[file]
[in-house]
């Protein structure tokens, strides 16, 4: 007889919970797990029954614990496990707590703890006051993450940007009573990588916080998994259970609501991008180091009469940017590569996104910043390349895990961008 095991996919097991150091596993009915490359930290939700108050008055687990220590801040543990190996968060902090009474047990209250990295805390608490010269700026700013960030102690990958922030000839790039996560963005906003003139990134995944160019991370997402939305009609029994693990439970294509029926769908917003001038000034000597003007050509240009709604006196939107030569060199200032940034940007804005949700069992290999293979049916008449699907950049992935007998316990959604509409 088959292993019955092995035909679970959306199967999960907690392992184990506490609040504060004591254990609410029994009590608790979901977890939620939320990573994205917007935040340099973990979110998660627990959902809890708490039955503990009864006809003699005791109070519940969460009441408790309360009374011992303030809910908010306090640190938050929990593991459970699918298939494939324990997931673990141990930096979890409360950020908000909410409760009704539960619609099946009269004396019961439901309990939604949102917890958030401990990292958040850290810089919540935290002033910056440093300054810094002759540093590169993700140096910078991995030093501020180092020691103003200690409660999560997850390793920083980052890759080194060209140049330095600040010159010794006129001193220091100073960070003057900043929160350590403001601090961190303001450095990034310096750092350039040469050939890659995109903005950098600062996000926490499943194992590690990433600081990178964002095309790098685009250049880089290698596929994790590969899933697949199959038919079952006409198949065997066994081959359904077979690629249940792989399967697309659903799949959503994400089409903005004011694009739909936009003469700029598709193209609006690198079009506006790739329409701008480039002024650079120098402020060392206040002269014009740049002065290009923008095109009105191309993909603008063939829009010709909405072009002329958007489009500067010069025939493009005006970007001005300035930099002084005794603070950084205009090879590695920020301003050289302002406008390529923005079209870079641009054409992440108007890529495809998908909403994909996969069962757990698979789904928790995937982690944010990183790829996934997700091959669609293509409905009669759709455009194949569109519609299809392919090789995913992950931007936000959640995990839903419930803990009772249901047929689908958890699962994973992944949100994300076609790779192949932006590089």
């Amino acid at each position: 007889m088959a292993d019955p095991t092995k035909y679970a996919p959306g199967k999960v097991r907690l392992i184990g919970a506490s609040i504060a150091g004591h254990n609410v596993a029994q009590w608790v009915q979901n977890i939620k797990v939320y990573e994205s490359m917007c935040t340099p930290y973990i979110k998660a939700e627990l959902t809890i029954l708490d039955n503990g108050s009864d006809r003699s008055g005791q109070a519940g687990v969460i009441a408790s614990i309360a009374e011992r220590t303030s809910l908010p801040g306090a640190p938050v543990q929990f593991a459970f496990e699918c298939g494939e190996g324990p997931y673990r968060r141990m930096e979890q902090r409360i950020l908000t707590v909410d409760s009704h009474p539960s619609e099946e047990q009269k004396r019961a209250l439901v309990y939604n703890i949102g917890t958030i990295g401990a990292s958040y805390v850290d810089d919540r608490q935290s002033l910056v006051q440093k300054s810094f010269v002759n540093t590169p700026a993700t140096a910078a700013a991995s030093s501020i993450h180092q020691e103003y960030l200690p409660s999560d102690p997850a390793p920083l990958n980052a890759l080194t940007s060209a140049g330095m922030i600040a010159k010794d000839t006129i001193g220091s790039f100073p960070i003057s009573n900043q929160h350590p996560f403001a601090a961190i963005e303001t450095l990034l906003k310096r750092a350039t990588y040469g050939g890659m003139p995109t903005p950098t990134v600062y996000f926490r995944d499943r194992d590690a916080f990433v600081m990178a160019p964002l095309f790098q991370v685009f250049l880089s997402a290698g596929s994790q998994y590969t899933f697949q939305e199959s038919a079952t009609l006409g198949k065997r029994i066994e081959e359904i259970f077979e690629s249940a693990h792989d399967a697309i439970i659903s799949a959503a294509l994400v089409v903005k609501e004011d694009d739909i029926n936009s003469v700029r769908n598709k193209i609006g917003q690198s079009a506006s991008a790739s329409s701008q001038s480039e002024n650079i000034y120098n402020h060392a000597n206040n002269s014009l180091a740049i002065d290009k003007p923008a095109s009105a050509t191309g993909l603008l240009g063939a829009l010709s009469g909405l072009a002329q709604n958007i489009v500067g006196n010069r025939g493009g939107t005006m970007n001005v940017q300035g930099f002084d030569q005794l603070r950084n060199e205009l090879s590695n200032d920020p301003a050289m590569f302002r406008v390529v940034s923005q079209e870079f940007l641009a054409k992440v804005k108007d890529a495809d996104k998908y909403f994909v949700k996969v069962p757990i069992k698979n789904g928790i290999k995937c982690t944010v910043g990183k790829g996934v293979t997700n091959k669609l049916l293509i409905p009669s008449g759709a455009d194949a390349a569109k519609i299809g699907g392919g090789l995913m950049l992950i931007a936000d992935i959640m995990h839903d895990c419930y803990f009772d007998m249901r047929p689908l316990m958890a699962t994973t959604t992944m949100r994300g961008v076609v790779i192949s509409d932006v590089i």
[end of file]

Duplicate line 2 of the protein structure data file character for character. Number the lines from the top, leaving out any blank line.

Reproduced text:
């Protein structure tokens, strides 16, 4: 007889919970797990029954614990496990707590703890006051993450940007009573990588916080998994259970609501991008180091009469940017590569996104910043390349895990961008 095991996919097991150091596993009915490359930290939700108050008055687990220590801040543990190996968060902090009474047990209250990295805390608490010269700026700013960030102690990958922030000839790039996560963005906003003139990134995944160019991370997402939305009609029994693990439970294509029926769908917003001038000034000597003007050509240009709604006196939107030569060199200032940034940007804005949700069992290999293979049916008449699907950049992935007998316990959604509409 088959292993019955092995035909679970959306199967999960907690392992184990506490609040504060004591254990609410029994009590608790979901977890939620939320990573994205917007935040340099973990979110998660627990959902809890708490039955503990009864006809003699005791109070519940969460009441408790309360009374011992303030809910908010306090640190938050929990593991459970699918298939494939324990997931673990141990930096979890409360950020908000909410409760009704539960619609099946009269004396019961439901309990939604949102917890958030401990990292958040850290810089919540935290002033910056440093300054810094002759540093590169993700140096910078991995030093501020180092020691103003200690409660999560997850390793920083980052890759080194060209140049330095600040010159010794006129001193220091100073960070003057900043929160350590403001601090961190303001450095990034310096750092350039040469050939890659995109903005950098600062996000926490499943194992590690990433600081990178964002095309790098685009250049880089290698596929994790590969899933697949199959038919079952006409198949065997066994081959359904077979690629249940792989399967697309659903799949959503994400089409903005004011694009739909936009003469700029598709193209609006690198079009506006790739329409701008480039002024650079120098402020060392206040002269014009740049002065290009923008095109009105191309993909603008063939829009010709909405072009002329958007489009500067010069025939493009005006970007001005300035930099002084005794603070950084205009090879590695920020301003050289302002406008390529923005079209870079641009054409992440108007890529495809998908909403994909996969069962757990698979789904928790995937982690944010990183790829996934997700091959669609293509409905009669759709455009194949569109519609299809392919090789995913992950931007936000959640995990839903419930803990009772249901047929689908958890699962994973992944949100994300076609790779192949932006590089």